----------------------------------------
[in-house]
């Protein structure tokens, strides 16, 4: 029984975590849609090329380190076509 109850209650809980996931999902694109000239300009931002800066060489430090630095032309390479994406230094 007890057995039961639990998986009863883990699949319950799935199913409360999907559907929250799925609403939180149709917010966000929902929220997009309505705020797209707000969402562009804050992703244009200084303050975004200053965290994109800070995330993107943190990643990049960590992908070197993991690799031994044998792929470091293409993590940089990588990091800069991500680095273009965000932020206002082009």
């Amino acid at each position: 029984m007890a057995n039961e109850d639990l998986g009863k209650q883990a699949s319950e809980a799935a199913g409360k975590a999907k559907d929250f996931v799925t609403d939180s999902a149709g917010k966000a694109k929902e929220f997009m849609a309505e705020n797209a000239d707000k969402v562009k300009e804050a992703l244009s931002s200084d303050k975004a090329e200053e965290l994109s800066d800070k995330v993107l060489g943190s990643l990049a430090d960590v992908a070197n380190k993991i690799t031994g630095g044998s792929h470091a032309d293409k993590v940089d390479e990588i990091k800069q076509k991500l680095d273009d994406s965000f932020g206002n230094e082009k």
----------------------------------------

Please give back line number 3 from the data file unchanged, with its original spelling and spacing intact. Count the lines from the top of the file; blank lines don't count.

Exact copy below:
């Amino acid at each position: 029984m007890a057995n039961e109850d639990l998986g009863k209650q883990a699949s319950e809980a799935a199913g409360k975590a999907k559907d929250f996931v799925t609403d939180s999902a149709g917010k966000a694109k929902e929220f997009m849609a309505e705020n797209a000239d707000k969402v562009k300009e804050a992703l244009s931002s200084d303050k975004a090329e200053e965290l994109s800066d800070k995330v993107l060489g943190s990643l990049a430090d960590v992908a070197n380190k993991i690799t031994g630095g044998s792929h470091a032309d293409k993590v940089d390479e990588i990091k800069q076509k991500l680095d273009d994406s965000f932020g206002n230094e082009k």